In a new series, Mikey Riva captures football’s dramatic final moments
A football match is 90 minutes, but there’s always more time. A brief sixty seconds to take a throw in? A jaw-dropping seven minutes that will swing the balance of a league? In these moments, the referee holds the power: A glance at the watch or a signal to an assistant can instill hope, fear, disbelief, or grim determination. A few more minutes is all that’s needed for a moment of magic.
Photographer Mikey Riva examines the drama of these final moments in “Stoppage Time,” a new show opening Friday in Venice, California. His images come from the sidelines and stands of stadiums on both sides of the Atlantic, where Riva captured the often fraught emotions of spectators and the intense focus of players. Eight by Eight spoke to the California-based photographer about the project, his passion for football, and the challenges of shooting in the high energy environment of a match.
Jackson Culley: What is your relationship to football? Are you a casual fan or avid supporter?
I’ve been playing football since I was five years old, and I have been hooked ever since. I played all the way through high school but became more of a supporter once in college. I enjoy watching all leagues and competitions, however, I am a massive Arsenal fan.
What was the influence behind the Stoppage Time series? What stood out to you from an artistic perspective about this element of the game?
I was on assignment with Tifo magazine to document the Supporters Cup in Los Angeles at the Stub Hub Center. It was LA Galaxy vs. Seattle Sounders. After the match was over I began to go through my photographs and realized that my most powerful images were during the stoppage time periods from each half. I thought to myself, “Why not make a collection of photographs that would focus on the suspended elements of stoppage time?” The title of the collection works nicely in my favor due to the fact that it also represents the visual of time actually stopping for a brief moment during the action of the match.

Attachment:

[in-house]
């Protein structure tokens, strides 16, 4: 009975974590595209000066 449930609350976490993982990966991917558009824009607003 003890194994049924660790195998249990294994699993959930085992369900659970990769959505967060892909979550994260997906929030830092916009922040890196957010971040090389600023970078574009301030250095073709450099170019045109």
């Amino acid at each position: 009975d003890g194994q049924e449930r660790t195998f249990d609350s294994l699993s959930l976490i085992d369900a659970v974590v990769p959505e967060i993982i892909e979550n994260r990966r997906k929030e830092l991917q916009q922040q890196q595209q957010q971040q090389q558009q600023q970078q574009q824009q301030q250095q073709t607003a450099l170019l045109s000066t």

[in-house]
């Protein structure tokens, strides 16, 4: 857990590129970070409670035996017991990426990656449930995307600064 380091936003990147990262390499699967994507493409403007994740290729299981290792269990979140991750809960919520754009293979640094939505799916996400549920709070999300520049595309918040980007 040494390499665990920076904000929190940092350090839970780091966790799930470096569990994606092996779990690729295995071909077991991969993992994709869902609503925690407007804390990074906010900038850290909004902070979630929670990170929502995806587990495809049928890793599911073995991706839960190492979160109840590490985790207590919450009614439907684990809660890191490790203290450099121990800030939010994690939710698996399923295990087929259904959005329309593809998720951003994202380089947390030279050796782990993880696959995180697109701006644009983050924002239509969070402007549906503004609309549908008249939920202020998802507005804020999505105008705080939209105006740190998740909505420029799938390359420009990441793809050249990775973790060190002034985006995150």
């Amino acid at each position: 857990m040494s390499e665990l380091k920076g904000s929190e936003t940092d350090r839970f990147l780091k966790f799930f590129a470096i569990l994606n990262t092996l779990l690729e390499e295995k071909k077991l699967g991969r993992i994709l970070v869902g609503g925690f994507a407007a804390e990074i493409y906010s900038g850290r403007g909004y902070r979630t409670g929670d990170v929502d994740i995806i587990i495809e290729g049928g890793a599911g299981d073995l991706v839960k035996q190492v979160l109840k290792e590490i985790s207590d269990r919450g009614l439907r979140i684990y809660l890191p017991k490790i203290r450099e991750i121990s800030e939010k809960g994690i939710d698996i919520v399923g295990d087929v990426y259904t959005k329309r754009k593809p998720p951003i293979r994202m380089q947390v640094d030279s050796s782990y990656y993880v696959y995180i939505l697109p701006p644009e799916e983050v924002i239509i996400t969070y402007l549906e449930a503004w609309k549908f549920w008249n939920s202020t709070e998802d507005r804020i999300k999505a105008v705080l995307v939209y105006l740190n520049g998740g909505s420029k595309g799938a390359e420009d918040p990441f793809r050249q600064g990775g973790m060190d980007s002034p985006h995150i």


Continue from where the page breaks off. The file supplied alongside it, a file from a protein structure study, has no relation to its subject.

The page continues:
What was the process of shooting this body of work and over what period of time did it take place?
I started this project back in 2012 when I was studying abroad in Berlin, Germany. I knew there was a game being played in England at Wembley so I took advantage of the opportunity. Roughly half of the games I documented were photographed from the field and the other half from the stands. I wanted to get both interaction with the supporter groups and the action on field at close range. Both shooting styles help build my voice greatly. The project allowed me to examine the similarities in the fans’ and players’ raw emotions.
What do you enjoy most about shooting during a match? What challenges are there?
A huge challenge is deciding where you want to shoot from during the game. I usually have a media pass at the games I shoot, which is great because you are literally on the field. The only downside is that you are only allowed to be stationed on the far sides of the pitch (where the goals are). You also have to stay on whatever side you choose for that entire half. So there a few aspects you have to keep in mind. The lighting and the time of day are big factors. Picking the location you believe the photogenic events will take place is tricky. A lot of luck is required.
What was your favorite image and why?
One of my favorites images has to be, “Footie Faith,” which is the shot of the boy with his face painted like the British flag. This was the first game in England I had attended at Wembley Stadium for the European Cup qualification. It was England vs. Switzerland. I believe I captured this boy’s expression during the first half stoppage time period where England were down 2-1. I love how you can just feel this kid’s passion flow through his body language and glance.
What is the most iconic photograph of football to you?
Right off the bat, I have three that stand out to me. The first visual has to be Diego Maradona’s ‘hand of God’ photograph. Its just such an iconic incident and packs a so much information into one image. Since I am American, I would have to say my second image is from the 1999 Women’s World Cup, when penalty kicker winner, Brandi Chastain, removes her jersey after scoring. The last image would certainly be Pele and Bobby Moore swapping jersey’s after a World Cup Match in Mexico, in 1970. England lost that particular game 0-1 to Brazil. In the image we can see both players showing great mutual respect for one another.
Check out the show this Friday & Saturday March 6-7 at RIVAWORKS 1306 Abbot Kinney Blvd. Venice, CA 90291